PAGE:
Perennial landslide dams interrupt the sediment connectivity of rivers. Although most landslide dams do not persist for more than a few days, those that do can exhibit significant sediment trapping capacity. While water can pass through or over the dam, the sediment load is trapped upstream of the dam until the dam breaks or gradually erodes, or is completely filled with deposits. The volume of sediment stored in this way can reach up to three times the volume of impounded water, as we find by back-analyzing the lake Hintersee in southeastern Germany. In this work, we reconstruct the pre-landslide topography using Petrel and then use the Gerris shallow-water flow solver with a Voellmy rheology to back-analyze this landslide-dammed lake in the Bavarian Alps. We test several landslide release scenarios and different landslide rheologies to obtain the best-fitting reconstruction of the dam topography. We then fill the landslide dam with water and sediment using simple slope algorithms and validate the results against the current topography. Finally, we compare the landslide deposit thicknesses, water depths, and trapped sediment thicknesses of our different scenarios in order to provide new insight into the damming and sediment trapping capacity of landslides.

How to cite: Argentin, A.-L., Hauthaler, T., Liebl, M., Robl, J., Hergarten, S., Prasicek, G., Salcher, B., Hölbling, D., Pfalzner-Gibbon, C., Mandl, L., Maroschek, M., Abad, L., and Dabiri, Z.: Quantification of the damming and sediment trapping capacity of landslides and their dammed lakes: the example of the Hintersee landslide dam, EGU General Assembly 2023, Vienna, Austria, 23–28 Apr 2023, EGU23-9848, https://doi.org/10.5194/egusphere-egu23-9848, 2023.

09:55–10:05
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EGU23-8382
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NH3.9
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On-site presentation
Sergio A. Sepulveda, Stella M. Moreiras, Pilar Jeanneret, Mariana Correas Gonzalez, Kimberly Bravo, Jacqueline Azanero, and Marisol Lara

Large volume landslides are common features in the high-topography Andes of central Chile and Argentina (31°-35°S). Many of these landslide deposits, mostly dating from Late Pleistocene to Holocene and related to a combination of deglaciation effects, seismicity and climate pattern changes, were large enough to block the glacial valleys and form landslide dams, some of which remain holding lakes until today. In this paper, we review and investigate some conspicuous landslide dams deposits from prehistoric times in the Andes Main Range in Chile and Argentina and the Andes Frontal Range in Argentina. A bibliographic review is followed by remote sensing analysis to obtain the main morphometric parameters of the landslides and the dams, complemented with field investigations in some of them. The landslide dams related with the rock slope failures of Portillo (1.1 km3, ~13 ka), Salto del Soldado (0.2 km3, 14- 9 Ka) Mesón Alto (4.3 km3, 4.7 Ka), Cortaderas-San Nicolás (2.4 km3, Holocene) and the Pangal complex (0.3 km3 , 40-11 ka) in the Chilean Western slope and the Laguna Blanca (81 hm3, ~12 ka), Horcones (0.35 km3, ~11-8 Ka), Negro (~18 Ka), Amarillo (~8Ka), and Laguna Atuel (56 hm3,~3 Ka) landslides in the Argentinean Eastern slope are described. Eldest rock avalanches associated with a seismic triggering mechanism that generate dammed lakes were previously studied in the Central Argentinean Andes such as Tigre Dormido (1.7 km3, ~46 Ka), Placetas Amarillas (1.6 km3, ~150 ka), and Piedras Blancas (0.89 km3, ~130 Ka). In these cases, the fine lake sequences reach 30 m in thickness but no outburst terraces were identified downstream, hardly supporting their catastrophic drainage.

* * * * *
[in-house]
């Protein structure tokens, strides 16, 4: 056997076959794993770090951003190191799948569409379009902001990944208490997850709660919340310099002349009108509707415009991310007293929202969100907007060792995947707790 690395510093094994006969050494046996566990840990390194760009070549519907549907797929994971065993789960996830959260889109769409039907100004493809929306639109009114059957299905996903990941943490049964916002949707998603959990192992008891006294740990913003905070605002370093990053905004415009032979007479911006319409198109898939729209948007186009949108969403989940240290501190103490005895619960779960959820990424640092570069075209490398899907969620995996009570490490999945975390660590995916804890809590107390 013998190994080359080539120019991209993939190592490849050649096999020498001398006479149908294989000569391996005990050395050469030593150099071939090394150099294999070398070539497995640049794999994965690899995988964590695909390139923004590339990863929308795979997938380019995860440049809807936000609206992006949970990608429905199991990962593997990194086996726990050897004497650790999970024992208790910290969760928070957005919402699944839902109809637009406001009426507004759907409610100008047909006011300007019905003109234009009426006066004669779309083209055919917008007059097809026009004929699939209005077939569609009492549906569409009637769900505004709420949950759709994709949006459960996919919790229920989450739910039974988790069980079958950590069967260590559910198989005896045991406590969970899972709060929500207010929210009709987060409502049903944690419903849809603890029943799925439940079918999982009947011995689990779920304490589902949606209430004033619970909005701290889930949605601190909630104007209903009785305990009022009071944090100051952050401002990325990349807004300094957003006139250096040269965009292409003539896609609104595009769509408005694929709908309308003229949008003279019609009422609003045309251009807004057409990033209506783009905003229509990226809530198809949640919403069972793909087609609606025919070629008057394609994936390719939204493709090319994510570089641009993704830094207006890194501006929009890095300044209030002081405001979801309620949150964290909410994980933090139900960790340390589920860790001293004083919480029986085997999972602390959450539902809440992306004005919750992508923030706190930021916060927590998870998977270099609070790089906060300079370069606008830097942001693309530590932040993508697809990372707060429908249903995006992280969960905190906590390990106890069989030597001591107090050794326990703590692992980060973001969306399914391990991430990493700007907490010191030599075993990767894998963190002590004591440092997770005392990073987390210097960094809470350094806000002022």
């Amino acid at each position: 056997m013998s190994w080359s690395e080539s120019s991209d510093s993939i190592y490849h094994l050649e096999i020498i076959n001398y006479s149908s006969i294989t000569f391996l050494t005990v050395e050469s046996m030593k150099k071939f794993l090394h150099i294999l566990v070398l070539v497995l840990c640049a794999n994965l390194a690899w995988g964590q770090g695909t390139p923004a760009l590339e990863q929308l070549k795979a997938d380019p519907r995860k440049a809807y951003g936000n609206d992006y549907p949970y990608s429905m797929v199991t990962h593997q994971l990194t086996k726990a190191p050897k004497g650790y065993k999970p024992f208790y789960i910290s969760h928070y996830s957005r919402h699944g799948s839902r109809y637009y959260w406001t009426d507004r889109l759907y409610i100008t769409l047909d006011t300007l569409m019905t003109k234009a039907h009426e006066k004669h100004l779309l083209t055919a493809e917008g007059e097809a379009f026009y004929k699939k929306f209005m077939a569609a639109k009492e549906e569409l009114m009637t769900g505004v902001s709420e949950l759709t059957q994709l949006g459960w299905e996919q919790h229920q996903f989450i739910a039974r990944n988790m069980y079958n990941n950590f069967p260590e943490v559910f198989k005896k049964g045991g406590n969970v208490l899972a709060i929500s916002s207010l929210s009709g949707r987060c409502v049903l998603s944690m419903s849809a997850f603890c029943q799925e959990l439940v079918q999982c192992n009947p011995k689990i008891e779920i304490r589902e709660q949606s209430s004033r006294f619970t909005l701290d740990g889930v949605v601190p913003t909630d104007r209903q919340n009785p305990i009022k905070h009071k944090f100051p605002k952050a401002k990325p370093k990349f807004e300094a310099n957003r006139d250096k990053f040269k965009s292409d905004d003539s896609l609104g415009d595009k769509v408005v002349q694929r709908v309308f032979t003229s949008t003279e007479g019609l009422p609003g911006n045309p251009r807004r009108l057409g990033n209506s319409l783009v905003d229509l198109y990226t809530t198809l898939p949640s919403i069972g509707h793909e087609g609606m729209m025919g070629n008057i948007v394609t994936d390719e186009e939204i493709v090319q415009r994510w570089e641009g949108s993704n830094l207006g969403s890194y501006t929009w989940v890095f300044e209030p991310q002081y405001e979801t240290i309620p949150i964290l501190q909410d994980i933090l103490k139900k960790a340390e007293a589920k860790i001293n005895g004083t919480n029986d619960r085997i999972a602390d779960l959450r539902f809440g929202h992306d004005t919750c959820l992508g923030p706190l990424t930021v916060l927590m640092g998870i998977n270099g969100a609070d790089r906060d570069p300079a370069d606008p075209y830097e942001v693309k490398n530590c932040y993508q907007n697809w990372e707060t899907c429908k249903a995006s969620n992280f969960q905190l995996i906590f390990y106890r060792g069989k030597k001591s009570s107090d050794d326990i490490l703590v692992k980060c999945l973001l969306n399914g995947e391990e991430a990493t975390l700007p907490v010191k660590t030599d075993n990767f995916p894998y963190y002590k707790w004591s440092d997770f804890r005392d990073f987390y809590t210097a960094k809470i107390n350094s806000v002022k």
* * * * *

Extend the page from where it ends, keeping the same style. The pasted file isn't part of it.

In both Chile and Argentina, most preserved damming collapses correspond in general to huge rock avalanches, even though some slides and debris flows also blocked narrow valleys. In general, studied ancient dams are isolated in mountain remote areas but they show evidences of catastrophic ruptures that emphases their importance in the cascade hazard scenarios. While the large majority of identified dams in the region are thousands of years old, some historic cases show that these processes still occur and pose a geological hazard. Given the large area that can be affected by outburst floods downstream the usually remote landslide sites, potentially impacting villages as well as mining, energy, and transportation infrastructure, these geohazards must be considered in risk reduction strategies in the Andean region.

How to cite: Sepulveda, S. A., Moreiras, S. M., Jeanneret, P., Correas Gonzalez, M., Bravo, K., Azanero, J., and Lara, M.: Investigation of prehistoric landslide dams in the central Andes of Chile and Argentina, EGU General Assembly 2023, Vienna, Austria, 23–28 Apr 2023, EGU23-8382, https://doi.org/10.5194/egusphere-egu23-8382, 2023.

10:05–10:15
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EGU23-11125
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NH3.9
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Virtual presentation
Akshat Vashistha, Srikrishnan Siva Subramanian, and Josodhir Das